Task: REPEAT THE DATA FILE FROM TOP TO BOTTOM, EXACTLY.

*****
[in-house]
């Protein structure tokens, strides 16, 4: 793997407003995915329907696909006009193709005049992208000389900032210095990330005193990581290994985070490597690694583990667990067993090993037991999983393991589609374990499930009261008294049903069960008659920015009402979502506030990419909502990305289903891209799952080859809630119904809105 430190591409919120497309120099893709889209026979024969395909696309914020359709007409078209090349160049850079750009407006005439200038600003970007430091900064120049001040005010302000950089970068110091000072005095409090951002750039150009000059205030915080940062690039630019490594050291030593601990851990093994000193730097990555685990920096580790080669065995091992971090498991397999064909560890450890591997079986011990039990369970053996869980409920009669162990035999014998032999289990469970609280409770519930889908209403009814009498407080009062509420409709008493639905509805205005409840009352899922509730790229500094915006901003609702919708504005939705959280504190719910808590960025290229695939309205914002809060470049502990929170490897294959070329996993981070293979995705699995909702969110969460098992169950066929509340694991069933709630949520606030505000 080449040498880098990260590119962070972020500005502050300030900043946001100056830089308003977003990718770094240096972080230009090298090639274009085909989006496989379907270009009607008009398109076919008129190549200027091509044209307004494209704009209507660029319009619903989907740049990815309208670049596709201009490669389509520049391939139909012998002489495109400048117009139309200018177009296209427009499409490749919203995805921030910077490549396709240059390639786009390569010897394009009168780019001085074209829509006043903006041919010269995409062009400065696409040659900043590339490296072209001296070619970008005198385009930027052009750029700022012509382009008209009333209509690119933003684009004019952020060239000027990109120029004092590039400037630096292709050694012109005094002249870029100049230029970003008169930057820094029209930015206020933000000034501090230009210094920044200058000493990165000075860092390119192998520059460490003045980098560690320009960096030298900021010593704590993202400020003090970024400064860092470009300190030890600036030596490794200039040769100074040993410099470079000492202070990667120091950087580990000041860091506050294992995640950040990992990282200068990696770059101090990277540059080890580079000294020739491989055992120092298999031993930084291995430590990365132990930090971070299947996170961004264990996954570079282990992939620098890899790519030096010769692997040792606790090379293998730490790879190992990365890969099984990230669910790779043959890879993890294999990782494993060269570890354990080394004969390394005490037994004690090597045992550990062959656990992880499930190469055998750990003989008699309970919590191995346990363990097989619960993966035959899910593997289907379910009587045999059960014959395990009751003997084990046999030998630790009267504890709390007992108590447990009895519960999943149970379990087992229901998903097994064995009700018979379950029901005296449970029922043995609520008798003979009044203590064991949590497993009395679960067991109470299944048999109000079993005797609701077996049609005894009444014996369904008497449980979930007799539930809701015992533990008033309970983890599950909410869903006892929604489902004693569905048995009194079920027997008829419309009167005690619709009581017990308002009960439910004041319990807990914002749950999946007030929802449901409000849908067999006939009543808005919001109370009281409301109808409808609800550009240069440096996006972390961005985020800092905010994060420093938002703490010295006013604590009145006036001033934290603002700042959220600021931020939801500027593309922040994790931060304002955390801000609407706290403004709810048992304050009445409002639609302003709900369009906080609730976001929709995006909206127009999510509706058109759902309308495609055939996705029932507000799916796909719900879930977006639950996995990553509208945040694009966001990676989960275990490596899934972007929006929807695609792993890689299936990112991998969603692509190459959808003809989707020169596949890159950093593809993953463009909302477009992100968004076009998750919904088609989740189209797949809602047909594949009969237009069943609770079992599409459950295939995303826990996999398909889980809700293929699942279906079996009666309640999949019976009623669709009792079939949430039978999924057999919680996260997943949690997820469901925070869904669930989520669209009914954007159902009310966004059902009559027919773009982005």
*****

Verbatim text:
[in-house]
């Protein structure tokens, strides 16, 4: 793997407003995915329907696909006009193709005049992208000389900032210095990330005193990581290994985070490597690694583990667990067993090993037991999983393991589609374990499930009261008294049903069960008659920015009402979502506030990419909502990305289903891209799952080859809630119904809105 430190591409919120497309120099893709889209026979024969395909696309914020359709007409078209090349160049850079750009407006005439200038600003970007430091900064120049001040005010302000950089970068110091000072005095409090951002750039150009000059205030915080940062690039630019490594050291030593601990851990093994000193730097990555685990920096580790080669065995091992971090498991397999064909560890450890591997079986011990039990369970053996869980409920009669162990035999014998032999289990469970609280409770519930889908209403009814009498407080009062509420409709008493639905509805205005409840009352899922509730790229500094915006901003609702919708504005939705959280504190719910808590960025290229695939309205914002809060470049502990929170490897294959070329996993981070293979995705699995909702969110969460098992169950066929509340694991069933709630949520606030505000 080449040498880098990260590119962070972020500005502050300030900043946001100056830089308003977003990718770094240096972080230009090298090639274009085909989006496989379907270009009607008009398109076919008129190549200027091509044209307004494209704009209507660029319009619903989907740049990815309208670049596709201009490669389509520049391939139909012998002489495109400048117009139309200018177009296209427009499409490749919203995805921030910077490549396709240059390639786009390569010897394009009168780019001085074209829509006043903006041919010269995409062009400065696409040659900043590339490296072209001296070619970008005198385009930027052009750029700022012509382009008209009333209509690119933003684009004019952020060239000027990109120029004092590039400037630096292709050694012109005094002249870029100049230029970003008169930057820094029209930015206020933000000034501090230009210094920044200058000493990165000075860092390119192998520059460490003045980098560690320009960096030298900021010593704590993202400020003090970024400064860092470009300190030890600036030596490794200039040769100074040993410099470079000492202070990667120091950087580990000041860091506050294992995640950040990992990282200068990696770059101090990277540059080890580079000294020739491989055992120092298999031993930084291995430590990365132990930090971070299947996170961004264990996954570079282990992939620098890899790519030096010769692997040792606790090379293998730490790879190992990365890969099984990230669910790779043959890879993890294999990782494993060269570890354990080394004969390394005490037994004690090597045992550990062959656990992880499930190469055998750990003989008699309970919590191995346990363990097989619960993966035959899910593997289907379910009587045999059960014959395990009751003997084990046999030998630790009267504890709390007992108590447990009895519960999943149970379990087992229901998903097994064995009700018979379950029901005296449970029922043995609520008798003979009044203590064991949590497993009395679960067991109470299944048999109000079993005797609701077996049609005894009444014996369904008497449980979930007799539930809701015992533990008033309970983890599950909410869903006892929604489902004693569905048995009194079920027997008829419309009167005690619709009581017990308002009960439910004041319990807990914002749950999946007030929802449901409000849908067999006939009543808005919001109370009281409301109808409808609800550009240069440096996006972390961005985020800092905010994060420093938002703490010295006013604590009145006036001033934290603002700042959220600021931020939801500027593309922040994790931060304002955390801000609407706290403004709810048992304050009445409002639609302003709900369009906080609730976001929709995006909206127009999510509706058109759902309308495609055939996705029932507000799916796909719900879930977006639950996995990553509208945040694009966001990676989960275990490596899934972007929006929807695609792993890689299936990112991998969603692509190459959808003809989707020169596949890159950093593809993953463009909302477009992100968004076009998750919904088609989740189209797949809602047909594949009969237009069943609770079992599409459950295939995303826990996999398909889980809700293929699942279906079996009666309640999949019976009623669709009792079939949430039978999924057999919680996260997943949690997820469901925070869904669930989520669209009914954007159902009310966004059902009559027919773009982005």